Since your garden bed will be outdoors, it is important that the materials are weather resistant. The size of the wood pieces depends on how large you want your garden to be. To make your box a square, all eight pieces should be the same size. To form a rectangle, four of them should be long, while the other four pieces should be short. All eight pieces should be the same width and height, only the length should differ.

The bottom pieces will sit inside the completed box, so it’s safer to wait until you construct the box to measure and cut these. They will form slats on the bottom, so they should be slightly shorter than the inside of the box. How many you need will be determined by how long your box is. Make sure there are 1 or 2 inches between them, so that water can drain out of the box.

Aa person wearing work gloves, measuring a pieces of wood, surrounded by woodworking tools
boonchai wedmakawand/Getty Images

Constructing the garden bed

Lay out four of your box side pieces, two of each length, and then arrange them in a box shape. The shorter ends can go inside or outside the long ones, but make sure you arrange them the same way on both ends. Ensure the pieces line up evenly and then attach them with screws or nails. Two per corner should be enough, but test the stability of the connection to be sure. You can add the bottom slats now, but they may get in your way later. Repeat this step with the other four box side pieces, so you have two rectangles, but don’t attach them to each other yet.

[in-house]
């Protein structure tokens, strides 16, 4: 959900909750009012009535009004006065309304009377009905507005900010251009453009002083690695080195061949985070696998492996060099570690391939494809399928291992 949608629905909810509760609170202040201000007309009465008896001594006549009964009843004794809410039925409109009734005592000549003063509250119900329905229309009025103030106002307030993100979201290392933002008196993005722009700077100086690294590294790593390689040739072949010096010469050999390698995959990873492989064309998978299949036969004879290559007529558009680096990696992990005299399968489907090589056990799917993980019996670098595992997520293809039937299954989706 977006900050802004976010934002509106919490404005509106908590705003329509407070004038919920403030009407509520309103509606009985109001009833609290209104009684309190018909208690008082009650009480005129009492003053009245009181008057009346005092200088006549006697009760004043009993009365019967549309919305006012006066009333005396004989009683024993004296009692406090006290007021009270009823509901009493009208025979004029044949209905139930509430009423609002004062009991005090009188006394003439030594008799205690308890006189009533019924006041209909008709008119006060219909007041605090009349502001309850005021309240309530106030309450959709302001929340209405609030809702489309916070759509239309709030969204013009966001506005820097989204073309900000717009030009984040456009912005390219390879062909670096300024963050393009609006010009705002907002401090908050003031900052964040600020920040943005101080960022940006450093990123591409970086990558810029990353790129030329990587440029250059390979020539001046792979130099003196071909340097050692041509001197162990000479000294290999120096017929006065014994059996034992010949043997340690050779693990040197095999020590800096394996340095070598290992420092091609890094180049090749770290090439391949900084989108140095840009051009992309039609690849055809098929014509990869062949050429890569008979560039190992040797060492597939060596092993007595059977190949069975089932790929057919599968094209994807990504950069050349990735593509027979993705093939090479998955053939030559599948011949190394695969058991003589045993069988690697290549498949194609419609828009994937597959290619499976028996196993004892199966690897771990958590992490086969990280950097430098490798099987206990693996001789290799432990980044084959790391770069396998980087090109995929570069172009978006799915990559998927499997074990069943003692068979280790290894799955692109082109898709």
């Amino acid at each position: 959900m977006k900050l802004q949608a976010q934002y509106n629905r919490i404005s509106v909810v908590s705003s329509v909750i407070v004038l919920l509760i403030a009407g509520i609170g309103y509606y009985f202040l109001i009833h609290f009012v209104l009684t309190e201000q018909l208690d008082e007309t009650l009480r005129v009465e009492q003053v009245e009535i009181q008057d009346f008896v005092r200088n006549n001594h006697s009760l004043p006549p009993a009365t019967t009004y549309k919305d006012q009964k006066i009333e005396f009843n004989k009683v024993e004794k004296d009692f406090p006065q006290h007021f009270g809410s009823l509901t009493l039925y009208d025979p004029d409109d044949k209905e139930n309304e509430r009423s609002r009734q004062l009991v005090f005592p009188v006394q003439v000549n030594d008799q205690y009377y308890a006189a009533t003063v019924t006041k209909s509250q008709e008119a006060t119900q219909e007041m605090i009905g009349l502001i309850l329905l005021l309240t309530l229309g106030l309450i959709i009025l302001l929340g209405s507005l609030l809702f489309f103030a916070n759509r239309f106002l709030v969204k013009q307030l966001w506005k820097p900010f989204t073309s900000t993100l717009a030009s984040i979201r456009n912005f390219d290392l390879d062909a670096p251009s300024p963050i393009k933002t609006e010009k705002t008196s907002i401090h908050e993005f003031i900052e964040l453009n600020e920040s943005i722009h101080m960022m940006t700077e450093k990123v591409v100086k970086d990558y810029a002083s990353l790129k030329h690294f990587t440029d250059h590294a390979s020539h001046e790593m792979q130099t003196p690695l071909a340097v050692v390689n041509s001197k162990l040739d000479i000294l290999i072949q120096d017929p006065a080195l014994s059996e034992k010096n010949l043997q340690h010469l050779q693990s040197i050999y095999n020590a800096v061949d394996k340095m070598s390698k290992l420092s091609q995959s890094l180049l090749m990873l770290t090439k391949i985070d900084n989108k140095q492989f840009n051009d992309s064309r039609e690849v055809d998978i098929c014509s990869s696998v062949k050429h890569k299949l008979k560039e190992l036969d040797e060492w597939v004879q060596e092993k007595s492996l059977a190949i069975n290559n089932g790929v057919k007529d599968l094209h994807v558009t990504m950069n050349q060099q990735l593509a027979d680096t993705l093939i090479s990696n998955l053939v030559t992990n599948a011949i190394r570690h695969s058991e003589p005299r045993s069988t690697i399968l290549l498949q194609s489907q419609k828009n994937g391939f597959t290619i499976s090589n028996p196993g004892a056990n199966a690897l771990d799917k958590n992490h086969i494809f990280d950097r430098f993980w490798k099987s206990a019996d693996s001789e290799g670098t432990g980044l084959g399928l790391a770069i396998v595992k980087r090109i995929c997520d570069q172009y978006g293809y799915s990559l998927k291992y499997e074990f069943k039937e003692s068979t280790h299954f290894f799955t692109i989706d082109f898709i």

A person using a red nail gun to nail wood together, forming the frame of a raised garden bed
Kristen Prahl/Shutterstock

Making and attaching the legs

Although you can use four narrow pieces (one in each corner for the legs) it is less stable. Instead, use eight flat pieces, two for each corner. These flat pieces should form a right angle on the outside of the box. For extra stability, use wood glue to attach the two flat pieces together to form a single piece in the shape of a right angle.

Then screw or nail the leg to the outside of the first box, so the top of the right angle and the top of the box are level. You can stand the legs up and screw them from the outside, or lay the box down and screw them from the inside. Four to six screws (two to three on each side) are usually enough.